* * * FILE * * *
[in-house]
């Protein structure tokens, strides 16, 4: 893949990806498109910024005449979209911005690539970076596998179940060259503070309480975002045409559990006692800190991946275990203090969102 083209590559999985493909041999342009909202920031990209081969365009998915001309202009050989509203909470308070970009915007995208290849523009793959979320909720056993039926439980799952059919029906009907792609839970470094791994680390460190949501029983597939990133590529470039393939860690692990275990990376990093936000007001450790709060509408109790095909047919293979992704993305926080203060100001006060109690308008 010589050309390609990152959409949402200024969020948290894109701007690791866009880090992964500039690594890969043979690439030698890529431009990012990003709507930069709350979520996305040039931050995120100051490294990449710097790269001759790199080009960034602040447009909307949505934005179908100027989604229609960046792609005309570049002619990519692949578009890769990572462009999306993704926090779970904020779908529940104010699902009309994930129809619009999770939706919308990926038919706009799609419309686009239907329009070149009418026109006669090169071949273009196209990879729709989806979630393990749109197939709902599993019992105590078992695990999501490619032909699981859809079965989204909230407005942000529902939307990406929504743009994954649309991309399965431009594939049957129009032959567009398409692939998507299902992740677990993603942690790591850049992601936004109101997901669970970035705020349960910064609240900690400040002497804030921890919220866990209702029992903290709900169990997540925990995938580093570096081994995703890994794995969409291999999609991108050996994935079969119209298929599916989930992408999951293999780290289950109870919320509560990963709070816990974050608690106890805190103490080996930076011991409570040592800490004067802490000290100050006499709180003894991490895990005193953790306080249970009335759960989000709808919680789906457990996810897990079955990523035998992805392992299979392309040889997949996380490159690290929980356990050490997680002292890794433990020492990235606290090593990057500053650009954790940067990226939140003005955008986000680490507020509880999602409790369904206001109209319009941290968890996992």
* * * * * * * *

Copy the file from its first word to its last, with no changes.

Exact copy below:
[in-house]
């Protein structure tokens, strides 16, 4: 893949990806498109910024005449979209911005690539970076596998179940060259503070309480975002045409559990006692800190991946275990203090969102 083209590559999985493909041999342009909202920031990209081969365009998915001309202009050989509203909470308070970009915007995208290849523009793959979320909720056993039926439980799952059919029906009907792609839970470094791994680390460190949501029983597939990133590529470039393939860690692990275990990376990093936000007001450790709060509408109790095909047919293979992704993305926080203060100001006060109690308008 010589050309390609990152959409949402200024969020948290894109701007690791866009880090992964500039690594890969043979690439030698890529431009990012990003709507930069709350979520996305040039931050995120100051490294990449710097790269001759790199080009960034602040447009909307949505934005179908100027989604229609960046792609005309570049002619990519692949578009890769990572462009999306993704926090779970904020779908529940104010699902009309994930129809619009999770939706919308990926038919706009799609419309686009239907329009070149009418026109006669090169071949273009196209990879729709989806979630393990749109197939709902599993019992105590078992695990999501490619032909699981859809079965989204909230407005942000529902939307990406929504743009994954649309991309399965431009594939049957129009032959567009398409692939998507299902992740677990993603942690790591850049992601936004109101997901669970970035705020349960910064609240900690400040002497804030921890919220866990209702029992903290709900169990997540925990995938580093570096081994995703890994794995969409291999999609991108050996994935079969119209298929599916989930992408999951293999780290289950109870919320509560990963709070816990974050608690106890805190103490080996930076011991409570040592800490004067802490000290100050006499709180003894991490895990005193953790306080249970009335759960989000709808919680789906457990996810897990079955990523035998992805392992299979392309040889997949996380490159690290929980356990050490997680002292890794433990020492990235606290090593990057500053650009954790940067990226939140003005955008986000680490507020509880999602409790369904206001109209319009941290968890996992």